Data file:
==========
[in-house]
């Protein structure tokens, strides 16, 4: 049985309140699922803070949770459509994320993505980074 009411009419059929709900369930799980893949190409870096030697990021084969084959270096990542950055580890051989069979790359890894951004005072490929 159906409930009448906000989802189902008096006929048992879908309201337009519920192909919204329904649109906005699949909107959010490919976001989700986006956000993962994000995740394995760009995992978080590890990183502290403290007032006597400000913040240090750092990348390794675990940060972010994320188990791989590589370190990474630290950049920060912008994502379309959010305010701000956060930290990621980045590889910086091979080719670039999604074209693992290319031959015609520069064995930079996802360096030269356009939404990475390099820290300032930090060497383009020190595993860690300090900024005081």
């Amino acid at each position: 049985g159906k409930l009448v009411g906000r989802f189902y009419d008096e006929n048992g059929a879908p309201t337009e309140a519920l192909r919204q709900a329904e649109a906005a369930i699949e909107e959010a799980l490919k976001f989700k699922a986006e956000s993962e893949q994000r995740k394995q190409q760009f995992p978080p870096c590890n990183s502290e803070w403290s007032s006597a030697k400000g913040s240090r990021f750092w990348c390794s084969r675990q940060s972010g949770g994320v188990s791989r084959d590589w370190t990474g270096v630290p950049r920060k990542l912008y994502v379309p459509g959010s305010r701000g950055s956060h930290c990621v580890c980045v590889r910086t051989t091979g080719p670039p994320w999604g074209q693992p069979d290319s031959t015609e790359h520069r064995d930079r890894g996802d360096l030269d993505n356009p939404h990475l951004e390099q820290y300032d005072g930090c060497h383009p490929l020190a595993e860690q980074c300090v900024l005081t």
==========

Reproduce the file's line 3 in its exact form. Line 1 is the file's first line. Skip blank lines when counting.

């Amino acid at each position: 049985g159906k409930l009448v009411g906000r989802f189902y009419d008096e006929n048992g059929a879908p309201t337009e309140a519920l192909r919204q709900a329904e649109a906005a369930i699949e909107e959010a799980l490919k976001f989700k699922a986006e956000s993962e893949q994000r995740k394995q190409q760009f995992p978080p870096c590890n990183s502290e803070w403290s007032s006597a030697k400000g913040s240090r990021f750092w990348c390794s084969r675990q940060s972010g949770g994320v188990s791989r084959d590589w370190t990474g270096v630290p950049r920060k990542l912008y994502v379309p459509g959010s305010r701000g950055s956060h930290c990621v580890c980045v590889r910086t051989t091979g080719p670039p994320w999604g074209q693992p069979d290319s031959t015609e790359h520069r064995d930079r890894g996802d360096l030269d993505n356009p939404h990475l951004e390099q820290y300032d005072g930090c060497h383009p490929l020190a595993e860690q980074c300090v900024l005081t």